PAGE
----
Bill Rancic Defends His Wife Giuliana After Fashion Police Controversy: 'I Tried to Get Them to Release the Footage' 42 years, 2,191 covers and 55,436 stories from PEOPLE magazine's history for you to enjoy
- WATCH: James Corden Is Not Impressed with Chewbacca Mom in Hilarious New Sketch – and You'll Never Guess Who Shows Up
- Read the Cover Story: Céline Dion: 'I Lost the Love of My Life'
- WATCH: See Toddlers Duke It Out for the First Impression Unicorn on Jimmy Kimmel's Hilarious Pint-Sized Bachelorette Spinoff 'The Baby Bachelorette'
- Nicki Minaj's Cleavage-Baring Instagram Photo Might Be Her Sexiest Yet
- Bill Cosby Arrives in Court to Face Preliminary Hearing on Drugging and Sexual Assault Charges
On Newsstands Now
- Matthew McConaughey: In His Own Words
- Jessa Duggar's Wedding Album
- Brittany Maynard's Final Days
Pick up your copy on newsstands
Click here for instant access to the Digital Magazine
People Top 5
LAST UPDATE: Tuesday February 10, 2015 01:10PM EST
PEOPLE Top 5 are the most-viewed stories on the site over the past three days, updated every 60 minutes
- February 23, 2004
- Vol. 61
- No. 7
Picks and Pans: Music
Because I Can
On the lovely "Those Sweet Words," one of 13 tracks on Norah Jones's sophomore CD, she warmly sings, "I'm just glad to see you again." The feeling is mutual, Norah. On this much anticipated follow-up to Jones's Grammy-sweeping, 8-million-selling debut, 2002's Come Away with Me, the singer-songwriter-pianist once again hits all the right notes with her smoky-voiced stylings. The disc, featuring some songs Jones and her band have already road-tested on tour last year, finds the 24-year-old continuing to be right at Home with the classic sounds of jazz, blues, country and saloon pop. After the decidedly mellow mood of Come Away with Me, Jones kicks things off on a more upbeat tone with the shimmering "Sunrise." The song trots along with an easy gallop as Jones, at her sultry best, sings about seeing "morning in your eyes." Many of the tracks, like "Sunrise," have a rootsy country vibe. The foot-stomping "Creepin' In," which features an inspired guest vocal by Dolly Parton, with her trademark tremolo, and some neat picking by guitarist Kevin Breit, has an almost bluegrass feel. As with everything Jones does, however, these country accents are ever so subtle. In addition to 10 originals written by Jones and her touring band, which provides tasteful backing throughout, the album includes well-chosen covers of Tom Waits and Townes Van Zandt tunes. Even better is Jones's reworking of the Duke Ellington instrumental "Melancholia," which she retitled "Don't Miss You at All," adding her own appropriately melancholy lyrics: "I hear children playin', laughin' so loud/ I don't think of your smile," she sings forlornly. The highlight, though, is "Humble Me," a delicate, resonator-guitar-laced ballad written by Breit. When Jones achingly sings, "It never rains when you want it to," you'll be humbled by her graceful, unassuming talent.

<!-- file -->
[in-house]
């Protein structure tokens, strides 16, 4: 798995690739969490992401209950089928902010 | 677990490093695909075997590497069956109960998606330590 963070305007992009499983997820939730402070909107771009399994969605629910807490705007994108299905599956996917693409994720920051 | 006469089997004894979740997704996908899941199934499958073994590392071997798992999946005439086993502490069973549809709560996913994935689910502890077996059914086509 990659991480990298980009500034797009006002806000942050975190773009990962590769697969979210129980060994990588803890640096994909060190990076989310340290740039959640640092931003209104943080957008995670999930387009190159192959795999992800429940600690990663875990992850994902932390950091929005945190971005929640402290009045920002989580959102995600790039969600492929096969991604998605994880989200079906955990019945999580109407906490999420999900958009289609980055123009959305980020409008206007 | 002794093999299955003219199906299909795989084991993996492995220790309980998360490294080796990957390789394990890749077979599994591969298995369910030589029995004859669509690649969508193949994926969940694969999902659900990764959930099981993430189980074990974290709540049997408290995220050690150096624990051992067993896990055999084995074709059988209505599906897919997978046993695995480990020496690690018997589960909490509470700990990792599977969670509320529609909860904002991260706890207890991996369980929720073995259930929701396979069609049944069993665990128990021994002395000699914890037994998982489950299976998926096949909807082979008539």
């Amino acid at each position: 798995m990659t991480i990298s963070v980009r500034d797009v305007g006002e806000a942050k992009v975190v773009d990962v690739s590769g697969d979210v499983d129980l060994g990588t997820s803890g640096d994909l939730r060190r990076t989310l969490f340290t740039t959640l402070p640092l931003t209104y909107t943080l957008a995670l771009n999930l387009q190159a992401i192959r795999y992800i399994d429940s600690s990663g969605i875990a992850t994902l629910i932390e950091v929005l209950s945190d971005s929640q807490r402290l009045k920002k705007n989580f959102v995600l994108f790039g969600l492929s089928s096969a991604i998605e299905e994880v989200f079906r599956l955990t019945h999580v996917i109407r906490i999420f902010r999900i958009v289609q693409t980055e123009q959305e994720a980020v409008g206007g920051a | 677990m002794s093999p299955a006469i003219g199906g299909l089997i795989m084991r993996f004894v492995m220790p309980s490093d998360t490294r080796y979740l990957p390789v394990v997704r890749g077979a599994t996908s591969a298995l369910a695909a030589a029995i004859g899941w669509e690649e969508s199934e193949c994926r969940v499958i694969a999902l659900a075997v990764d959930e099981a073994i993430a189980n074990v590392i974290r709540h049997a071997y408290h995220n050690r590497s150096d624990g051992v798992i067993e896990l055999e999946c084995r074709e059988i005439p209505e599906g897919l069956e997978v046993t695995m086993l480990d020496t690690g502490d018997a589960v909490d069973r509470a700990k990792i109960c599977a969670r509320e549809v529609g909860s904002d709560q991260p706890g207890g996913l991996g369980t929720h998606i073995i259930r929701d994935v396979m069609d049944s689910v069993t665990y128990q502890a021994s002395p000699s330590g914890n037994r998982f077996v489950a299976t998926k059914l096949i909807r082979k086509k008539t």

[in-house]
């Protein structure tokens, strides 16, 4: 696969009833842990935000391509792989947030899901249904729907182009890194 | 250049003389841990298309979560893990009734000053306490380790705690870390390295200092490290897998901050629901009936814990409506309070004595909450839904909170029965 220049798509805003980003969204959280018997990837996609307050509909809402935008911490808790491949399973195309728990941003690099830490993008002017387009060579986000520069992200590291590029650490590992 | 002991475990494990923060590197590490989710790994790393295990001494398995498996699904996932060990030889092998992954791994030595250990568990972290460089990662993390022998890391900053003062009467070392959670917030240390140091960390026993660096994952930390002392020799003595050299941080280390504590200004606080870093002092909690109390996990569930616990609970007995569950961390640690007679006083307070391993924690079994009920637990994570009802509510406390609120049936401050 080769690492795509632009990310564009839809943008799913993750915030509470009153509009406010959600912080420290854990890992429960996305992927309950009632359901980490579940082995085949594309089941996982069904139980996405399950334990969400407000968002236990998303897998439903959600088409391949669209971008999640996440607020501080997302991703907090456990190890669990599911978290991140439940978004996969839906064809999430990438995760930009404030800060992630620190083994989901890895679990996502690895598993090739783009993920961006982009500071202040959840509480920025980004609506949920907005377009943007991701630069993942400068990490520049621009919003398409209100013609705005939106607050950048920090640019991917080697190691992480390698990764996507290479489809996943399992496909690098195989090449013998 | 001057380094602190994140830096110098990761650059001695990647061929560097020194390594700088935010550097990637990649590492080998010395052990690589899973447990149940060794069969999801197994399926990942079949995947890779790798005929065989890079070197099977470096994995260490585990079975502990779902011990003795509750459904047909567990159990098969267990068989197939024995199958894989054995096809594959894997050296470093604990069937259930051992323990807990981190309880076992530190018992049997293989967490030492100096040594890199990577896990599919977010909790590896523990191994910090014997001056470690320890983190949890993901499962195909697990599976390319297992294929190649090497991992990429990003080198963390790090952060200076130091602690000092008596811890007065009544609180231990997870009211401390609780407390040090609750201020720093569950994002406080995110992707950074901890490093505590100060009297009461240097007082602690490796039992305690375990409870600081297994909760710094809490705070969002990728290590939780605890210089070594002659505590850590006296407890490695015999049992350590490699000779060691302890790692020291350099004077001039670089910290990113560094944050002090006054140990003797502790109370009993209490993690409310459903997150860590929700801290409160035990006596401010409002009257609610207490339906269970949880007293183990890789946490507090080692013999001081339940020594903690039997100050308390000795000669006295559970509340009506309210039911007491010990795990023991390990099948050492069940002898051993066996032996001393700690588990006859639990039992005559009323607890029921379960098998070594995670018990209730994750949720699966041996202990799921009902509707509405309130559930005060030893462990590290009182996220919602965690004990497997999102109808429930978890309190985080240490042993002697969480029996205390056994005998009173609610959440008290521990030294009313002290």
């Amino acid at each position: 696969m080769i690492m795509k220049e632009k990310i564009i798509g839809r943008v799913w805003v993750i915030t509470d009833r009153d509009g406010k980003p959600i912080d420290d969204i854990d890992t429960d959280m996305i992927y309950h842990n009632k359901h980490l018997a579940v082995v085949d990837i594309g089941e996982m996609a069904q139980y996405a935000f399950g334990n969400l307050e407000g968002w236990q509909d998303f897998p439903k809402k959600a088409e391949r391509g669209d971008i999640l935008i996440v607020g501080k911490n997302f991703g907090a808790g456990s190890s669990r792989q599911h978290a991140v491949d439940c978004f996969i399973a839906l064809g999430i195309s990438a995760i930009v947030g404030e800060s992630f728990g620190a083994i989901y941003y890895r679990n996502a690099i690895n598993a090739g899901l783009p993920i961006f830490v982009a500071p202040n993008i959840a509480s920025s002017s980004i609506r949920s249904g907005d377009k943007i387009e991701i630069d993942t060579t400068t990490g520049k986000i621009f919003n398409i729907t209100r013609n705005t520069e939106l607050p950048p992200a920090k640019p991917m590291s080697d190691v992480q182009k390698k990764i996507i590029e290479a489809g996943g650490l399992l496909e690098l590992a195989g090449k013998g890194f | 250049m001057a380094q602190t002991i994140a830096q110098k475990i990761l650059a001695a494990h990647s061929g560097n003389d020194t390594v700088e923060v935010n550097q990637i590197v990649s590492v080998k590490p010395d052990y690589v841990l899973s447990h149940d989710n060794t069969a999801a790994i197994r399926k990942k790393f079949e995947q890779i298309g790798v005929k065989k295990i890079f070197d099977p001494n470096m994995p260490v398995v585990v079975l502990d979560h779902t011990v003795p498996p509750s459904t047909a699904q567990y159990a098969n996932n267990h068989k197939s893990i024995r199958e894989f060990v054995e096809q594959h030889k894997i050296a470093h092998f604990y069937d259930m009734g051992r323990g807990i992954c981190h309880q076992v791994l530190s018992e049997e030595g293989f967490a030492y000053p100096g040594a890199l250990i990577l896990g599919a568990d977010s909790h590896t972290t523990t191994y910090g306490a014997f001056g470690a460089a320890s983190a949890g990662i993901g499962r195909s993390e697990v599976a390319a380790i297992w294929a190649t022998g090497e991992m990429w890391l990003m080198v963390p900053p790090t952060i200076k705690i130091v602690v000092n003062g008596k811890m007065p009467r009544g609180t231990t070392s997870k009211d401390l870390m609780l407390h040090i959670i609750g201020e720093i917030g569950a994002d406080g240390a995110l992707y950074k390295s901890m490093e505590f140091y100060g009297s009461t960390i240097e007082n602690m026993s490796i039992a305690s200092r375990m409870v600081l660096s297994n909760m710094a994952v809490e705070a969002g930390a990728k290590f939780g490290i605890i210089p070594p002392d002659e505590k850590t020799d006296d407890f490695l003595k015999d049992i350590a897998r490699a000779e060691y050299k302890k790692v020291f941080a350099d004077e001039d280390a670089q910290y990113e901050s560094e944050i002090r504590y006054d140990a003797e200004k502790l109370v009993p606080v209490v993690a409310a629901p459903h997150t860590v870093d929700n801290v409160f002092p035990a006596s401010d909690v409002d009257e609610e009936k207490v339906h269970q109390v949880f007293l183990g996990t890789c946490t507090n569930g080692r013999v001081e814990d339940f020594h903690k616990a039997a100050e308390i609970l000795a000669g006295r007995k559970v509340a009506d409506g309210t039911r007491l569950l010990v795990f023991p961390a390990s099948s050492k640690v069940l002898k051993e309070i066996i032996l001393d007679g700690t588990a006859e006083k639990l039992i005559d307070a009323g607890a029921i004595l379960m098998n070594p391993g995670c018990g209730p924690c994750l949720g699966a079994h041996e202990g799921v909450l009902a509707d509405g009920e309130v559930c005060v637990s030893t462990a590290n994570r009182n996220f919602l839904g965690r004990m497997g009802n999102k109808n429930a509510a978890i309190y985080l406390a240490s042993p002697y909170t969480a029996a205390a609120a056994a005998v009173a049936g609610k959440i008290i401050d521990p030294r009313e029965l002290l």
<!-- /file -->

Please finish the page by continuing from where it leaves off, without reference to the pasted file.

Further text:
While College Dropout is Kanye West's freshman release, the Chicago native is hardly a rap rookie. As a producer, he was the beatmaster behind Jay-Z hits like "Izzo (H.O.V.A.)" and " '03 Bonnie & Clyde." More recently, West produced Ludacris's "Stand Up," Alicia Keys's "You Don't Know My Name" and Twista's "Slow Jamz." The latter also demonstrated West's skills as a rapper and is featured on this disc, which rarely measures up to the best work he has done for other artists. West isn't as dynamic an emcee as, say, Jay-Z or Ludacris (which is evident on guest performances by both those artists). And the CD is bogged down with silly skits, including a few that decry the merits of higher education. Still, Dropout showcases West's fresh production technique, involving creative use of old-school soul samples, such as the sped-up riffs from Chaka Khan's "Through the Fire" on "Through the Wire," which he recorded while his jaw was wired shut after a serious car accident: "There's been an accident like Geico/ They thought I was burnt up like Pepsi did Michael."
Morgan, who made her Grand Ole Opry debut at 13, is hardly a country ingenue anymore. But at 44, the singer is maturing with uncommon grace. Though she still sings with plenty of the sensuous zest that made her a star, she is taking advantage of the fact that her voice, while deepening and darkening with age, has also gotten warmer. And her sense of humor has sharpened, so that she can fittingly sing "Do You Still Wanna Buy Me That Drink (Frank)?" a clever song about a single mom fending off a bar pickup. She is equally unabashed on "Bombshell," a tune about fading beauty ("Are those really my thighs?") that might have hit too close to home for a less secure woman. She and longtime producer Richard Landis enhance her still-swingy style with such adroit backup musicians as mandolinist Aubrey Haney, guitarist Larry Byrum and steel guitarist Paul Franklin. If she wanted to, Morgan could probably follow Suzy Bogguss and Crystal Gayle into pop/jazz realms, but as it is, she's still the best honky-tonk angel this side of Kitty Wells.
Seventeen-year-old Rose tries to be the missing link between Avril Lavigne and Liz Phair on her debut disc. Unfortunately, despite all her bad-girl posturing and jaded-beyond-her-years attitude, she has yet to develop her own musical identity on these crunchy rockers and power-pop ballads. The singer, who cowrote all 12 cuts with her dad, musician Kim Bullard, comes off as a whining wannabe on tracks like the rockabilly-ish "Catch My Fall": "My glass is full, but it tastes like s---." Still, on the bluesy, acoustic-guitar-driven "Original Skin," Rose shows the potential to forge her own unique style.
- Chuck Arnold,
- Ralph Novak.
Treat Yourself! 4 Preview Issues
The most buzzed about stars this minute!